Cool Stuff Last Week: A blood test to personalize depression treatments and understanding Zika virus replication better

  1.     A blood test to help identify which depression medication to use

Patients with depression can now have a blood test done to help identify a more accurate treatment. In a study published in the International Journal of Neuropsychopharmacology, scientists found that patients with positive inflammation markers in their blood require a more aggressive treatment for depression.

When you see inflammation usually it is because your immune system is activated, sending white blood cells to help heal whatever is hurt. However, the same immune system that helps with inflammation can interact with the chemicals in the brain. This interaction can alter brain chemistry and lead to depression and make patients unresponsive to current depression treatments. Patients with increased levels of two inflammation markers did not respond to generic depression treatments such as selective serotonin reuptake inhibitors (SSRIs), which adjust the balance of chemical signals in the brain. This may be because although SSRIs have some anti-inflammatory function, when inflammation is too high the treatment cannot be as effective.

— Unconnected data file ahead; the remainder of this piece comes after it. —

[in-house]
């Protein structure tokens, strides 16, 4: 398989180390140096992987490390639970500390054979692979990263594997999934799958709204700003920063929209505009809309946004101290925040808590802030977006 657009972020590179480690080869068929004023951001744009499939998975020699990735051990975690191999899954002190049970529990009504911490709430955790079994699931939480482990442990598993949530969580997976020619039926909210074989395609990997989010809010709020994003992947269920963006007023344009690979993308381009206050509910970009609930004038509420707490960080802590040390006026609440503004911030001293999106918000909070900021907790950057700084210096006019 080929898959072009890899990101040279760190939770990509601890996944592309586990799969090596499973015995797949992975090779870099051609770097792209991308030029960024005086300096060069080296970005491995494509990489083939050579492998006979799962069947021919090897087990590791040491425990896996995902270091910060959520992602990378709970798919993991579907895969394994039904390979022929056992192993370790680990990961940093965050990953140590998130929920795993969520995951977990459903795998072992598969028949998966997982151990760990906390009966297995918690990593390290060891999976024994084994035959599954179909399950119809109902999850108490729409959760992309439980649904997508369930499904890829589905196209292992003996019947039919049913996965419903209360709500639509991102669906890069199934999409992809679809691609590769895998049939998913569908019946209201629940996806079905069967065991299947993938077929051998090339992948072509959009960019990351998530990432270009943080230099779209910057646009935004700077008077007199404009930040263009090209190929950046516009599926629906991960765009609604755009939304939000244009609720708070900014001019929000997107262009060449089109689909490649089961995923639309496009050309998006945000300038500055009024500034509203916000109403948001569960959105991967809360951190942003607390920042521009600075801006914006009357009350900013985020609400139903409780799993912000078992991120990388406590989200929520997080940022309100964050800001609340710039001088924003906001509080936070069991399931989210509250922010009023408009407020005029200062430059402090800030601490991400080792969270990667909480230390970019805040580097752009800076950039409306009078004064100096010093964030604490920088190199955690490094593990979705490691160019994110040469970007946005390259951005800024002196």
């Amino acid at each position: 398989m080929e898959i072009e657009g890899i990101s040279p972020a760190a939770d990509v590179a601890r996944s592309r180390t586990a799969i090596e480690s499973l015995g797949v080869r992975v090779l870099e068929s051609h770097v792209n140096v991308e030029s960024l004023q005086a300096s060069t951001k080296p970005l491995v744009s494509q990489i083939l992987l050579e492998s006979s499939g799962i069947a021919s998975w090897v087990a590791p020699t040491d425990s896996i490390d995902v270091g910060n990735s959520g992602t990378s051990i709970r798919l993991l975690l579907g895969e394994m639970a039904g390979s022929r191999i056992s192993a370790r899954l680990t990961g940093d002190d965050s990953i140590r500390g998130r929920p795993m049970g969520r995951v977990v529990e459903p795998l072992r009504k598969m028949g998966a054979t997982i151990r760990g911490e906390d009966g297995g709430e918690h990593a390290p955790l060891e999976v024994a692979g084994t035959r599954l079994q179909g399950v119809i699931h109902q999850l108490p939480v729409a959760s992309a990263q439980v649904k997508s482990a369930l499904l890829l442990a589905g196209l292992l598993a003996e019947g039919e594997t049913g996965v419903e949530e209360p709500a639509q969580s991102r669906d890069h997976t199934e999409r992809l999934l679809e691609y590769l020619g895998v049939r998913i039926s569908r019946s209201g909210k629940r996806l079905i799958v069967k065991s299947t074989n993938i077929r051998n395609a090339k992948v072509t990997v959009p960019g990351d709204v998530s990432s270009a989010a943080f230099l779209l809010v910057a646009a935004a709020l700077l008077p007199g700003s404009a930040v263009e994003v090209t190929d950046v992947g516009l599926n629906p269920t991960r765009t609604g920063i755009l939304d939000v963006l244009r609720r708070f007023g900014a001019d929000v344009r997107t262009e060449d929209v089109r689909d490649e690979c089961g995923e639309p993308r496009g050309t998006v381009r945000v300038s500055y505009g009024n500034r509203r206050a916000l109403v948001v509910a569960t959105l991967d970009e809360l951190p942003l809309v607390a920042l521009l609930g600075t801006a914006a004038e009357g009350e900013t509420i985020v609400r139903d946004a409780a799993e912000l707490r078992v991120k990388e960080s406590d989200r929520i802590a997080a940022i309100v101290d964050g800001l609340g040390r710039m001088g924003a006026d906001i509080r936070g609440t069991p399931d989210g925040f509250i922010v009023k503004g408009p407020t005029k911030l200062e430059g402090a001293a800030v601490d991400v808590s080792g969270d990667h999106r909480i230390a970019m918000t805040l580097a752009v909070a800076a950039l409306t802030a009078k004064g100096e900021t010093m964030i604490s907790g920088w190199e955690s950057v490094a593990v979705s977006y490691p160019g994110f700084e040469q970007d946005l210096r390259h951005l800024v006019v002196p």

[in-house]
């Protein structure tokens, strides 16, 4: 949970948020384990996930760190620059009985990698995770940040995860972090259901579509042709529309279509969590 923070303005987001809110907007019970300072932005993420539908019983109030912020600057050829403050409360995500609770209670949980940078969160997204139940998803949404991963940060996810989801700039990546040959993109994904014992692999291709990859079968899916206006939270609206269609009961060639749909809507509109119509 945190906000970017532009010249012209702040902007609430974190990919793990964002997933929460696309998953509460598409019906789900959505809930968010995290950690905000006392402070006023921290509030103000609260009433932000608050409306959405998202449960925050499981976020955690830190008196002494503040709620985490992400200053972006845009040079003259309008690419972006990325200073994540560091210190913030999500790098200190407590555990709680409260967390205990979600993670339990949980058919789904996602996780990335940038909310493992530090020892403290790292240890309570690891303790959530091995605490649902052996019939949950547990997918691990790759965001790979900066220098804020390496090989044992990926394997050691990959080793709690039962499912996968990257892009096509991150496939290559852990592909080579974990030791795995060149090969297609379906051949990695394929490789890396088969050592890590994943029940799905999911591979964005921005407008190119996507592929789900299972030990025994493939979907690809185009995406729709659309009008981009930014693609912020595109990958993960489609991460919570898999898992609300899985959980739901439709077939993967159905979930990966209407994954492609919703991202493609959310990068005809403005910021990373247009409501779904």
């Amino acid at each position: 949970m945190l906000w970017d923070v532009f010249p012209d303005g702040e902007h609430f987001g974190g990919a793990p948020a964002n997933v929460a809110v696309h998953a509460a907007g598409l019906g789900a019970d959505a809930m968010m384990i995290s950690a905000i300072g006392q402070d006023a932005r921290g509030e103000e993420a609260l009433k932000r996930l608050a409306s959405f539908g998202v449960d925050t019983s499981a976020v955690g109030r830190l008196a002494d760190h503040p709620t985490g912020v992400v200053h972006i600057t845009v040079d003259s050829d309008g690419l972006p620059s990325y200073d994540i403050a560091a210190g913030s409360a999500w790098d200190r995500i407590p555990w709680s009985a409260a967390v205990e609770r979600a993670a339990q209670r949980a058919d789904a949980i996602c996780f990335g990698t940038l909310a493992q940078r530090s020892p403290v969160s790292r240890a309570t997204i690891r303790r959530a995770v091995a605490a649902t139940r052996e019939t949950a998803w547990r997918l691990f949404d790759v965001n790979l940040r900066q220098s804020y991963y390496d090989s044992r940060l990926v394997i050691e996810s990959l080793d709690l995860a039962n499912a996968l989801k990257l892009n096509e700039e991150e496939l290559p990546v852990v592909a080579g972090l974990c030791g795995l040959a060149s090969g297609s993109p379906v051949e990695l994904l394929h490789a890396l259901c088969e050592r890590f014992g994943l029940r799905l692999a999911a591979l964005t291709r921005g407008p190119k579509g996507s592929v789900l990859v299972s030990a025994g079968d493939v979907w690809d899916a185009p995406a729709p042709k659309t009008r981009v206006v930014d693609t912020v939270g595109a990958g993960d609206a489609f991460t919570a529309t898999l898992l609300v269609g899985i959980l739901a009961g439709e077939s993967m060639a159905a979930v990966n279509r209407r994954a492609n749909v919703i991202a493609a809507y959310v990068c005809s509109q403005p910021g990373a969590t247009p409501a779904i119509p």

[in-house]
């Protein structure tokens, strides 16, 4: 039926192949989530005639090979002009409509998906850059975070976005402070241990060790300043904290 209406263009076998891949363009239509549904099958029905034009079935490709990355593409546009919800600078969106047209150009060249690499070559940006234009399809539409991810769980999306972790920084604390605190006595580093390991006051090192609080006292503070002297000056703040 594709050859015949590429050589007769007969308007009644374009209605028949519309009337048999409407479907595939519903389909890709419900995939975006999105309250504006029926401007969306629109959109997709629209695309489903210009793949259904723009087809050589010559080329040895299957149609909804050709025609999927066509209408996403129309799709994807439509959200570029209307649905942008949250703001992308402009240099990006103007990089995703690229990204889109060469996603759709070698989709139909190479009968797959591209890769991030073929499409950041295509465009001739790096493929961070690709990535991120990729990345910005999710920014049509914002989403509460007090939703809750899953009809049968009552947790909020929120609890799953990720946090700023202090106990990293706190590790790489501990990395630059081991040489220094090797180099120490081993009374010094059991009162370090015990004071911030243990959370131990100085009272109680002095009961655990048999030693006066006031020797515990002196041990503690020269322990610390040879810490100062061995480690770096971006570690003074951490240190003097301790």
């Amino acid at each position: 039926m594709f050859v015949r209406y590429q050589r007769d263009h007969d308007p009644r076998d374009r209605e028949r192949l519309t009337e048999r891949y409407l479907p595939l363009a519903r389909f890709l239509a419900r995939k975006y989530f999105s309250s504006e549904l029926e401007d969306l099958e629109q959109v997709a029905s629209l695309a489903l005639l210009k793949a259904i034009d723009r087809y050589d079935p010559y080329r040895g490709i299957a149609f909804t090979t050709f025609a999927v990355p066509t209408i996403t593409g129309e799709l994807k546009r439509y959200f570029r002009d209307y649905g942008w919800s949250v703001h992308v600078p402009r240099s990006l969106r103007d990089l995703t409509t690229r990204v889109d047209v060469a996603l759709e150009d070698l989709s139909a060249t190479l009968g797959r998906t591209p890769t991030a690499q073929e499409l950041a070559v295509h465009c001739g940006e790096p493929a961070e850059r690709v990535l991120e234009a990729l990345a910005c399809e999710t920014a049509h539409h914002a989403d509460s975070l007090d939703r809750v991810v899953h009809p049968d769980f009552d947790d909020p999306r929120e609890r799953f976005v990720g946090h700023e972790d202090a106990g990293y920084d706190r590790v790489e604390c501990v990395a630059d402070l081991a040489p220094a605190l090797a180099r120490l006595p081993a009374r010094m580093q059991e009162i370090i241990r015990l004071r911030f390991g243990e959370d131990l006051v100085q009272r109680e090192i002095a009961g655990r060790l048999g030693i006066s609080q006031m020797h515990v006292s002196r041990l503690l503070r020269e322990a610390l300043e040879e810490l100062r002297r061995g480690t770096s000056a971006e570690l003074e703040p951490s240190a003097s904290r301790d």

Although antidepressants are safe they can have serious side effects such as vomiting, insomnia, or increased agitation. It is important that patients have access to all the information they can to find the best treatments for them personally. We hope that this is the first in many steps to increasing mental health treatments!

  1.     A human protein helps regulate Zika replication

Scientists found that a human protein called interferon-inducible transmembrane protein-1 (IFITM-1) is involved in regulating zika replication.  IFITM-1 is activated by interferon, a molecule our bodies release in response to pathogens such as viruses, bacteria, and parasites. When IFITM-1 was removed from HeLa cells Zika virus replication increased, while when IFITM-1 was overexpressed (produced above normal levels in cells) Zika replication decreased. Interestingly, when the protein was overexpressed, the cells were more resistant to Zika-related cell death than normal.

This helps scientists focus on developing better methods to combat Zika including boosting IFITM-1 expression.

Michelle Rubin (Editor-in-Chief)
Photo on 3-31-13 at 9.15 PM #2 Michelle is  a fourth year biomedical PhD student. She is extremely interested in science policy and hope to pursue that after her  studies. Let her know what you think of the blog on twitter! @michellejrubin.

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